Friday, July 29, 2011

South African Theatre- Barney Simon

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Barney Simon- Black Dog

Barney Simon grew up in Johannesburg, his love for theatre grew from a childhood addiction of cinema. He returned to South Africa in 1960 after spending four years in England and was determined to pursue a career in theatre. Athol Fugard’s plays and ‘non-racial’ rehearsal strategies inspired and excited Simon, he formed a relationship of mutual respect and the two of them have influenced the way theatre is made in South Africa today.

Simon’s plays were staged in a manner that is reminiscent of Dylan Thomas’s ‘Under Milk-wood’ where the action moves from each cameo setting using lighting techniques. The audience then connects their own story through the various suspended actions of the actors on stage and the actors thus complete different facets of the same tale by telling their different perspectives, thereby making the story multi-dimensional.

The way in which Simon wrote his plays was through workshops. He would work closely with the actors and encourage them to draw from personal experience or from observing others.

“It was (during his time in New York) that he reached an understanding which was to inform all his work in the future- the realisation that each person’s biography is as unique and personal as each person’s fingerprints; that every individual has a story to tell and every individual is capable of telling that story.” (Pat Schwartz; Born in the RSA -Barney Simon)

The play ‘Black Dog/Inj’emnyama’ was written in 1984 and took four weeks to workshop. The aim of this play according to Simon was to bring about a humanity associated with the different stereotypical roles adopted by people facing the reality of apartheid within each of their individual given circumstances. With the ultimate goal of moving toward a greater humanity. ‘Black Dog’ deals with a youth who has been exhiled after being involved in the 1976 Soweto Uprisings.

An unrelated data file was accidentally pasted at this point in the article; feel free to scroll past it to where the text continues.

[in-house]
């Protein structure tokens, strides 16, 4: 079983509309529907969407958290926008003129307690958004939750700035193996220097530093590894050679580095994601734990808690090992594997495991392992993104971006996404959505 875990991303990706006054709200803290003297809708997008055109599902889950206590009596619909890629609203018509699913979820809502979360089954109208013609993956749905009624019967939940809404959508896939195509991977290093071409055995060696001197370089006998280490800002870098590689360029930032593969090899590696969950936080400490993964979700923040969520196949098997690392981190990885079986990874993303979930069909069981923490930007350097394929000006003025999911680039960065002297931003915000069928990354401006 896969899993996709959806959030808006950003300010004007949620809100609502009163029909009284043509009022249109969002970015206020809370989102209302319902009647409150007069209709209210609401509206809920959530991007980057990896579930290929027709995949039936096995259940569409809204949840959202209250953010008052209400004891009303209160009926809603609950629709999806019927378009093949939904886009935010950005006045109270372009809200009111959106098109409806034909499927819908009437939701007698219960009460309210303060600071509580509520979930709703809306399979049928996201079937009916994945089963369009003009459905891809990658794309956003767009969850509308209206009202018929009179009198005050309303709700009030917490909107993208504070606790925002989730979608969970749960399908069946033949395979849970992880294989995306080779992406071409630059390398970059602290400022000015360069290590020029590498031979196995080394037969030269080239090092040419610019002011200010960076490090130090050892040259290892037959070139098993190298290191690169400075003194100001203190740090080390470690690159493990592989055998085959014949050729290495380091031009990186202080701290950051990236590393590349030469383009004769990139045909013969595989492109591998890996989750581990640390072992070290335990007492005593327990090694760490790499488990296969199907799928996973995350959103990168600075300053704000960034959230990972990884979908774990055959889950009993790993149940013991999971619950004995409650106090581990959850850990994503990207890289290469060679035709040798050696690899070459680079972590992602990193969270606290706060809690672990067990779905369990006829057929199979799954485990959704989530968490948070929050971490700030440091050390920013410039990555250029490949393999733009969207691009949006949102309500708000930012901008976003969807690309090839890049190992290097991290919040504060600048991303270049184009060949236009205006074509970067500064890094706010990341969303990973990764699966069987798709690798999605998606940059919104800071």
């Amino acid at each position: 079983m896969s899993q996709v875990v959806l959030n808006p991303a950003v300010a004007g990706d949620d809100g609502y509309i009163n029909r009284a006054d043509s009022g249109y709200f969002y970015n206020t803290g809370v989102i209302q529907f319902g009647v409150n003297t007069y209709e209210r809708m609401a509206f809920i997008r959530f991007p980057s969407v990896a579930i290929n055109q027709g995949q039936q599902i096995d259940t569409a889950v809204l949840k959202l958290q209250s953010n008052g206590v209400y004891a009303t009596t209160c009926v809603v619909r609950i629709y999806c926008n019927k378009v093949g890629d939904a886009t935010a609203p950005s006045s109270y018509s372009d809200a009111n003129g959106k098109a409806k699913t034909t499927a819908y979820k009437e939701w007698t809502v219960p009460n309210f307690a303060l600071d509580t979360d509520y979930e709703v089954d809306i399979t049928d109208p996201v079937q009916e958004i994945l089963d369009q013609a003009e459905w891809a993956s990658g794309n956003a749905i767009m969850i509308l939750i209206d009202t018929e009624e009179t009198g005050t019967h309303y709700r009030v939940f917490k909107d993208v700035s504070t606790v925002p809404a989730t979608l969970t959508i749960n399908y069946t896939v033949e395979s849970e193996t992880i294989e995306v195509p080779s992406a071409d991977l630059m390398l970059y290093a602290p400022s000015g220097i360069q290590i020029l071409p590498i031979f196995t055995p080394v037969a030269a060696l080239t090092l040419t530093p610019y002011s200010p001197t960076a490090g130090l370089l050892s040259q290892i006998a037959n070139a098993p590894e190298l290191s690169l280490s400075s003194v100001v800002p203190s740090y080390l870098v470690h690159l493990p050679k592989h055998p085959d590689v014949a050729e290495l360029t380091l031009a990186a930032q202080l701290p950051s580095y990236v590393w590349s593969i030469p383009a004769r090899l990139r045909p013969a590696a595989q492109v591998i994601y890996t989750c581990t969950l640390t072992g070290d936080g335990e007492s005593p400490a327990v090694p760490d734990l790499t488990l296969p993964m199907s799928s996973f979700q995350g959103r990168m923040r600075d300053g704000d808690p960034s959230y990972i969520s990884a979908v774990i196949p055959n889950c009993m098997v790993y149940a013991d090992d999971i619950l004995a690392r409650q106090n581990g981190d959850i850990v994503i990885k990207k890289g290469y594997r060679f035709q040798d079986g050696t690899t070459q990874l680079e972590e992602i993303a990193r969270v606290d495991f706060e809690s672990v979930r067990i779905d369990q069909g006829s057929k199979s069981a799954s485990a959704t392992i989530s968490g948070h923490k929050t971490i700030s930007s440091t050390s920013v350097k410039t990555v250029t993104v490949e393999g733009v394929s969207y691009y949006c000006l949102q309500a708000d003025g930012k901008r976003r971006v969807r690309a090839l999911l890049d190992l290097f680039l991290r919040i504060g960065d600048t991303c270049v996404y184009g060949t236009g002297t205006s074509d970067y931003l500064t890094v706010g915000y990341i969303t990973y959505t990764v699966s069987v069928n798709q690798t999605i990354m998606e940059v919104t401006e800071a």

The Uprisings remain a historically livid benchmark in the Apartheid struggle because it was a day of innocent bloodshed from which the police could not shift the blame as they had done in so many instances before. The Uprising was staged by Students who no longer wanted to study in Afrikaans which was not their home-language and they also no longer wanted a different education to their white peers. At the time, black South Africans were being taught what was known as the ‘Bantu education act’ which was simply training them in the fields for which they would then be useful to work for Whites such as gardening and house-keeping. The Uprising got rowdy and stones were thrown at the police who then opened live-fire killing some of the students, and injuring many others.

The results of the Soweto Uprising included in the students now having a political identity and when the Afrikaans language policy was altered in schools, the students were not satisfied and called for the abolition of Apartheid as a whole and the release of their leaders. As many as 4000 students left the country to undergo military training via the ANC so that they may take up the struggle. Despite the blood shed, the Soweto Uprising is seen today as a proud and glorious rebellion and not as a massacre. And the students who died are not seen as victims but as heroes against the apartheid struggle. This is the reason why Madoda (the character of Black Dog) is so revered. As he is a freedom fighter, someone who was going to motivate and lead his people to freedom.

Born in the RSA and Black Dog were written a year apart (1984 - 1985) and Black dog has been said to be a play about South Africans trapped in an Apartheid system, whereas Born in the RSA is a play about South Africans moving about in that trap. This can be linked to the different political feel that the country experienced during this year’s transition. During the period 1977-1984 (leading up to ‘Black-Dog’) the government, while attempting to retain apartheid, commissioned a small group of elite blacks to act as a bulwark against the masses. These new Black Local Authorities were granted full municipal status and held the same powers as white councillors. Instead of placating the masses, this angered and infuriated them even more and eventually led to the 1984-1986 uprisings. Barney Simon said of these uprisings that followed ’Black Dog’

I don’t think, that it was a coincidence that Nj’emnyama was followed by riots. We didn’t cause them, but merely smelled them coming. It’s there the whole tone of the play and I think that’s an extraordinary indication of theatre as a sensor. (Born in the RSA- Barney Simon)